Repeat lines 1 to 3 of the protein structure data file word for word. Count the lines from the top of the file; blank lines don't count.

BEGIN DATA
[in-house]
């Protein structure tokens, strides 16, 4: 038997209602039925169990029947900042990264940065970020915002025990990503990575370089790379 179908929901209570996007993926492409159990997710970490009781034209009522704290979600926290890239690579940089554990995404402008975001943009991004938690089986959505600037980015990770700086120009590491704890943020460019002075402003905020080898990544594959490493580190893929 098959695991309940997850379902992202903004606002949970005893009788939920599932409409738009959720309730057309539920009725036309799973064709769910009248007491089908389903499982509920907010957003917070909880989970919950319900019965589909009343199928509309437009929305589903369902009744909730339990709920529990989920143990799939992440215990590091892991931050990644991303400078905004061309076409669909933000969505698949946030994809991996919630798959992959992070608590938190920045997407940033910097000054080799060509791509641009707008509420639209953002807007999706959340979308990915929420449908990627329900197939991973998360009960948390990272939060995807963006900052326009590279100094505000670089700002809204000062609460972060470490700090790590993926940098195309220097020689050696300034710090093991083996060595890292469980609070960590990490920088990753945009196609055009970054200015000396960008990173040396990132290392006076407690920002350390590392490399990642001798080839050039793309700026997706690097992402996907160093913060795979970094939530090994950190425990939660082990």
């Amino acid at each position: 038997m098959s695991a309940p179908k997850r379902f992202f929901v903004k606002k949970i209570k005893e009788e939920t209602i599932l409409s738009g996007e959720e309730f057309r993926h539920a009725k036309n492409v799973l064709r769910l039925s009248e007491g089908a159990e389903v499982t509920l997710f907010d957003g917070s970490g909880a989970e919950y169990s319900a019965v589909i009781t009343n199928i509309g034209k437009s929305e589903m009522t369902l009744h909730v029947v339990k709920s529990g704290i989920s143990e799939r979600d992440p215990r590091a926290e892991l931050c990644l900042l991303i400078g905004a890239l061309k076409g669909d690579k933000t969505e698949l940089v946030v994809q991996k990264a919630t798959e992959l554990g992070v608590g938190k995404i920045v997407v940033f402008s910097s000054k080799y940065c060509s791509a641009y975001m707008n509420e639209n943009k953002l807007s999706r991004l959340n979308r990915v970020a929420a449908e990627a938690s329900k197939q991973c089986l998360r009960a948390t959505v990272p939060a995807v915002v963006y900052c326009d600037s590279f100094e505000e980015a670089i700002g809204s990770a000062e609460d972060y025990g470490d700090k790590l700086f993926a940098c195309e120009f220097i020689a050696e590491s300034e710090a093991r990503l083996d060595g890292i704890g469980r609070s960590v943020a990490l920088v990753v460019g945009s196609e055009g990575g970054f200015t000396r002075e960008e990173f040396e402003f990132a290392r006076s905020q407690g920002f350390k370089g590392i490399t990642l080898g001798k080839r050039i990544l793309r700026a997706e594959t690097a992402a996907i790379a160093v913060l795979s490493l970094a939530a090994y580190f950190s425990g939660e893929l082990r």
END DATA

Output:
[in-house]
């Protein structure tokens, strides 16, 4: 038997209602039925169990029947900042990264940065970020915002025990990503990575370089790379 179908929901209570996007993926492409159990997710970490009781034209009522704290979600926290890239690579940089554990995404402008975001943009991004938690089986959505600037980015990770700086120009590491704890943020460019002075402003905020080898990544594959490493580190893929 098959695991309940997850379902992202903004606002949970005893009788939920599932409409738009959720309730057309539920009725036309799973064709769910009248007491089908389903499982509920907010957003917070909880989970919950319900019965589909009343199928509309437009929305589903369902009744909730339990709920529990989920143990799939992440215990590091892991931050990644991303400078905004061309076409669909933000969505698949946030994809991996919630798959992959992070608590938190920045997407940033910097000054080799060509791509641009707008509420639209953002807007999706959340979308990915929420449908990627329900197939991973998360009960948390990272939060995807963006900052326009590279100094505000670089700002809204000062609460972060470490700090790590993926940098195309220097020689050696300034710090093991083996060595890292469980609070960590990490920088990753945009196609055009970054200015000396960008990173040396990132290392006076407690920002350390590392490399990642001798080839050039793309700026997706690097992402996907160093913060795979970094939530090994950190425990939660082990």
């Amino acid at each position: 038997m098959s695991a309940p179908k997850r379902f992202f929901v903004k606002k949970i209570k005893e009788e939920t209602i599932l409409s738009g996007e959720e309730f057309r993926h539920a009725k036309n492409v799973l064709r769910l039925s009248e007491g089908a159990e389903v499982t509920l997710f907010d957003g917070s970490g909880a989970e919950y169990s319900a019965v589909i009781t009343n199928i509309g034209k437009s929305e589903m009522t369902l009744h909730v029947v339990k709920s529990g704290i989920s143990e799939r979600d992440p215990r590091a926290e892991l931050c990644l900042l991303i400078g905004a890239l061309k076409g669909d690579k933000t969505e698949l940089v946030v994809q991996k990264a919630t798959e992959l554990g992070v608590g938190k995404i920045v997407v940033f402008s910097s000054k080799y940065c060509s791509a641009y975001m707008n509420e639209n943009k953002l807007s999706r991004l959340n979308r990915v970020a929420a449908e990627a938690s329900k197939q991973c089986l998360r009960a948390t959505v990272p939060a995807v915002v963006y900052c326009d600037s590279f100094e505000e980015a670089i700002g809204s990770a000062e609460d972060y025990g470490d700090k790590l700086f993926a940098c195309e120009f220097i020689a050696e590491s300034e710090a093991r990503l083996d060595g890292i704890g469980r609070s960590v943020a990490l920088v990753v460019g945009s196609e055009g990575g970054f200015t000396r002075e960008e990173f040396e402003f990132a290392r006076s905020q407690g920002f350390k370089g590392i490399t990642l080898g001798k080839r050039i990544l793309r700026a997706e594959t690097a992402a996907i790379a160093v913060l795979s490493l970094a939530a090994y580190f950190s425990g939660e893929l082990r």